Covering the Front and Back Pages of the Newspaper
January 25, 2006
BLOG: Quick Links 1/25/06
*Eliot Spitzer picks a running mate who is popular, African-American and disabled (he's blind), and still manages to run afoul of Charles Rangel and other self-appointed NY City Democratic power brokers. (Via NRO). You can debate whether this says more about (1) Spitzer's abrasive personality, (2) the endless demands and elephantine egos of guys like Rangel, or (3) why it's so hard for the NY City Democratic party to produce leaders with a spine (the results of which are on garish display every four years in the mayoral elections). Spitzer will be the next governor pretty much no matter what, but it's instructive to watch how easily he alienates even his own allies.
*Characteristically brilliant Megan McArdle analysis of the chimerical connection between abortion and sex education:
Now is the time of year when William Saletan tells us that we should stop arguing about abortion and just keep women from getting pregnant in the first place.
Read the whole thing.
*This New Republic analysis of the educational crisis facing boys in this country is deeply alarming and a must-read. The suggestion that some sort of implicit or explicit affirmative action may be needed for male students is appalling. The article fingers a number of the likely culprits, from lack of interest in reading to an unduly feminized curriculum. Like it or not, boys thrive on competition and challenges; that needs to be retained as part of the educational process. While the article notes that many of the problems are at the grade-school level, it underscores my conviction that the sexes are better off being separated at the high school level.
I've always wondered why busy lawmakers make so much time for lobbyists, at least when they're not playing golf or being comped at Signatures, and gradually I realized: They envision themselves, a few years down the road, in the same role. After all, half the former members of Congress--half!--are now earning many times their Hill salaries by trying to persuade their ex-colleagues to fund a Bridge to Nowhere or some equivalent measure.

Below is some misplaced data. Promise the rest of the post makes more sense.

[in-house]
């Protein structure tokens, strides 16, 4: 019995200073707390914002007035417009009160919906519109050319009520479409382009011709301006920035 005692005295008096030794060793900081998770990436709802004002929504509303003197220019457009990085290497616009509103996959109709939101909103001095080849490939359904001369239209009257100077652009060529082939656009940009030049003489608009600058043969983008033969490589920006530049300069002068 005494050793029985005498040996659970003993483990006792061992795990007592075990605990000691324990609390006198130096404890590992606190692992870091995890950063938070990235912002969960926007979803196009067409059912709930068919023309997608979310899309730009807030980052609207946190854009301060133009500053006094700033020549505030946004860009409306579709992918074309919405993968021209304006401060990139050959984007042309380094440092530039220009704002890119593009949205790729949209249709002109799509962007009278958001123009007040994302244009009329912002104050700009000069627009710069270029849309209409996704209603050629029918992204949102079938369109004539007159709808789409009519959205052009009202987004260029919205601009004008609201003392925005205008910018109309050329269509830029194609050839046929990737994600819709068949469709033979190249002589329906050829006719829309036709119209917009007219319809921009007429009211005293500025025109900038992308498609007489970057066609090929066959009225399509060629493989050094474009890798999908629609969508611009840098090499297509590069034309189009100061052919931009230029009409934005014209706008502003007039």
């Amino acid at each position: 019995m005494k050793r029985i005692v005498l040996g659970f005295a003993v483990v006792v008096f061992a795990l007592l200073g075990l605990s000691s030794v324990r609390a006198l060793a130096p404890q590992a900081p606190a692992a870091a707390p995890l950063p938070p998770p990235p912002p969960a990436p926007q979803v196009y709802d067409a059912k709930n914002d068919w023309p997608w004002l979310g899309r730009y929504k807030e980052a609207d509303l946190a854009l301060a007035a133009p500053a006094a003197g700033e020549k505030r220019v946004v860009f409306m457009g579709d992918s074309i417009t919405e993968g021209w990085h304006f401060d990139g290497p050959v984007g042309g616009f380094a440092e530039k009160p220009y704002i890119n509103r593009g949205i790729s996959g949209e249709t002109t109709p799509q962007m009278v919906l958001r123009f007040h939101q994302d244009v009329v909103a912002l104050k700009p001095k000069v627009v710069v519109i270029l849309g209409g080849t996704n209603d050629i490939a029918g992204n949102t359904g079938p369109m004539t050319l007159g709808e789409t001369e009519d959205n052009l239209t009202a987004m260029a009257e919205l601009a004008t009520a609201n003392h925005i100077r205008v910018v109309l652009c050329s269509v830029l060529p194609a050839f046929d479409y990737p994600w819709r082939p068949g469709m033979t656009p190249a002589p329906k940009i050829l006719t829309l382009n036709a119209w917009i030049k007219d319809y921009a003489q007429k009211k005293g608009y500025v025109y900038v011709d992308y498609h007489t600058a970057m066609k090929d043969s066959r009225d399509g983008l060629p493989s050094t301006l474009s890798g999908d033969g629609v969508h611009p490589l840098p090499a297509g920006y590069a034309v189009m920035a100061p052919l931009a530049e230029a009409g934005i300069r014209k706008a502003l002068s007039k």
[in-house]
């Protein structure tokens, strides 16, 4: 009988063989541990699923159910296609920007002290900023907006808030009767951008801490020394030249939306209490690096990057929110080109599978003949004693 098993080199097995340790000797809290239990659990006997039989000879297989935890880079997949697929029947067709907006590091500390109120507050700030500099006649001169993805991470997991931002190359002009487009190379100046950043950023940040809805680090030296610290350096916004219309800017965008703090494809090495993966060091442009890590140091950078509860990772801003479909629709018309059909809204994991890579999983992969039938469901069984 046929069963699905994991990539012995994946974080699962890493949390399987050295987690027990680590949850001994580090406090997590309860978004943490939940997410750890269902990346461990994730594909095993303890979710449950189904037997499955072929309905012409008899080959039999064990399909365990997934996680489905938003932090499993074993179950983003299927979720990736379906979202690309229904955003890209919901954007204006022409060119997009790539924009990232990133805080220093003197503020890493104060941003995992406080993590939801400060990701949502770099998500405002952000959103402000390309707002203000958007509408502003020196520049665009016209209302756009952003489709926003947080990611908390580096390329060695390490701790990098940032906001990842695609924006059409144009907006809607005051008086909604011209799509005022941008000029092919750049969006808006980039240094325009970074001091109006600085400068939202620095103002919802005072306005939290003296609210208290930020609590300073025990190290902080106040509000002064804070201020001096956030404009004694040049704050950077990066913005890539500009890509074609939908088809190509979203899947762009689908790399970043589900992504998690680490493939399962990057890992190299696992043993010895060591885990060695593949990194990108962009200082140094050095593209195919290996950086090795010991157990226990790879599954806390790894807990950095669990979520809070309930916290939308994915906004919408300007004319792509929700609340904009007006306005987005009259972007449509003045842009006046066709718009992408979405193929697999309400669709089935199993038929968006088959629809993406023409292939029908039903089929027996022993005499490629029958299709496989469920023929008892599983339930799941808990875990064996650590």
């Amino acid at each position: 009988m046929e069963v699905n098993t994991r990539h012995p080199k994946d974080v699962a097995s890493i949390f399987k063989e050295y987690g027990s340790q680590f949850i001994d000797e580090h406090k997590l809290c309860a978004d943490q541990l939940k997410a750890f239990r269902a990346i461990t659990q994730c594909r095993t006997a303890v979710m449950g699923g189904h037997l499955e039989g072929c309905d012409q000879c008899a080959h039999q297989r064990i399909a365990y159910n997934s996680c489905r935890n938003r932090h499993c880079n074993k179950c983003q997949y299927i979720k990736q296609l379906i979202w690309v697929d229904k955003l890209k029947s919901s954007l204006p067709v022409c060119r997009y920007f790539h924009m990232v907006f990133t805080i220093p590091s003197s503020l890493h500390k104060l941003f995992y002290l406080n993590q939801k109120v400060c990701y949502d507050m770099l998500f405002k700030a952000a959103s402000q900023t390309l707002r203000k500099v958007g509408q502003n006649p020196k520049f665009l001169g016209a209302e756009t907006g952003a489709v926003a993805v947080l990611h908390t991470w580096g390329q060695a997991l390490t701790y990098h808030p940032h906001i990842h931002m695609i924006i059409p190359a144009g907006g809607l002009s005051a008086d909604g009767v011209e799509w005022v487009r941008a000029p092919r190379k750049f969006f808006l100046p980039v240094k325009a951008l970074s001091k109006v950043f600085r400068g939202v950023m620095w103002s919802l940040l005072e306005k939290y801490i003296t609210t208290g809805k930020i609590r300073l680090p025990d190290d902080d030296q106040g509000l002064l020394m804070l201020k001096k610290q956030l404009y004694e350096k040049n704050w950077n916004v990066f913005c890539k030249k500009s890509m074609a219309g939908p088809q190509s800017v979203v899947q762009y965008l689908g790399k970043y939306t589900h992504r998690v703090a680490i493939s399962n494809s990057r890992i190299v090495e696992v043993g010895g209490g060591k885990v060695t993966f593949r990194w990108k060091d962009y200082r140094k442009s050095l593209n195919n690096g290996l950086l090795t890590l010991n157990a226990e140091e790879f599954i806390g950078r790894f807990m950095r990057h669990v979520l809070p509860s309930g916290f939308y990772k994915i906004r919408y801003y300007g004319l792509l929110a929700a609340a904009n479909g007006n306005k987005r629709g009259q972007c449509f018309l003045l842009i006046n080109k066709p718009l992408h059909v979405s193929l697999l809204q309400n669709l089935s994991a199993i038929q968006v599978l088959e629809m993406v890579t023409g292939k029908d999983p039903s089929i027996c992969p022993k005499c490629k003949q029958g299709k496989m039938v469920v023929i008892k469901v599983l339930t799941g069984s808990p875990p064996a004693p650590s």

I mostly regard lobbying reform as a pointless sham, since the real issue is at the macro level - the power to hand out special interest favors, power that attracts corruption - and the micro level, the specific cases of corrupted officials. But this is one systemic issue that needs to be addressed. It's perhaps not as dire as the similar problem of ex-diplomats being systematically bought off by the Saudis, but as long as members of Congress have in mind the possibility of staying in DC as part of the lobbying class, their incentives will be deeply skewed.
*I've been disappointed with John McCain' stance on the NSA intercepts issue, and while I agreed with him on the problem I was distressed by his solution on the treatment of detainees. But this Mark Levin column is typical of the overwrought teeth-gnashing McCain inspires in some quarters of the Right. McCain has many flaws, but being "soft on defense" is not one of them.
*Cathy Seipp ticks off some NY Times reporters by blogging about what they wrote to her (via Matt Welch). Very entertaining stuff. I do think it's mildly unsporting to write about the fact that a journalist is working on an as-yet-unpublished story, but journalists of all people are fools if they think anything they say is off the record, and expecting sources to keep quiet permanently is absurd.
*Mark Kilmer notes this Washington Post column by the Post's ombudsman, detailing the campaign of abuse directed at her by lefty blogs over the distinction between direct and indirect contributions made by Jack Abramoff. As I pointed out before in linking to this Jon Henke post (see also here), the distinction is noteworthy but (a) hardly as conclusive as the Democrats would like, and (b) inconsistently applied by the Dems themselves. If you hear Democrats and liberal blog commenters calling people liars for saying Democrats got Abramoff-tainted money, well, they're just full of it, especially if they're simultaneously steamed about indirect ties between Abramoff and President Bush or other Republicans. WaPo explains:
Records from the Federal Election Commission and the Center for Public Integrity show that Abramoff's Indian clients contributed money to 195 Republicans and 88 Democrats between 1999 and 2004. The Post also has copies of lists sent to tribes by Abramoff with his personal directions on which members were to receive what amounts.
Crowley has it right. Abramoff was a Republican in a Republican-run city, and this is mainly a Republican scandal. But suggesting that a number of Democrats aren't also associated with Abramoff is just false. And - lest we forget - corrupt ties between Indian gambling interests, campaign contributions and Washington politicians didn't exactly begin in 2001 (see here and here for details).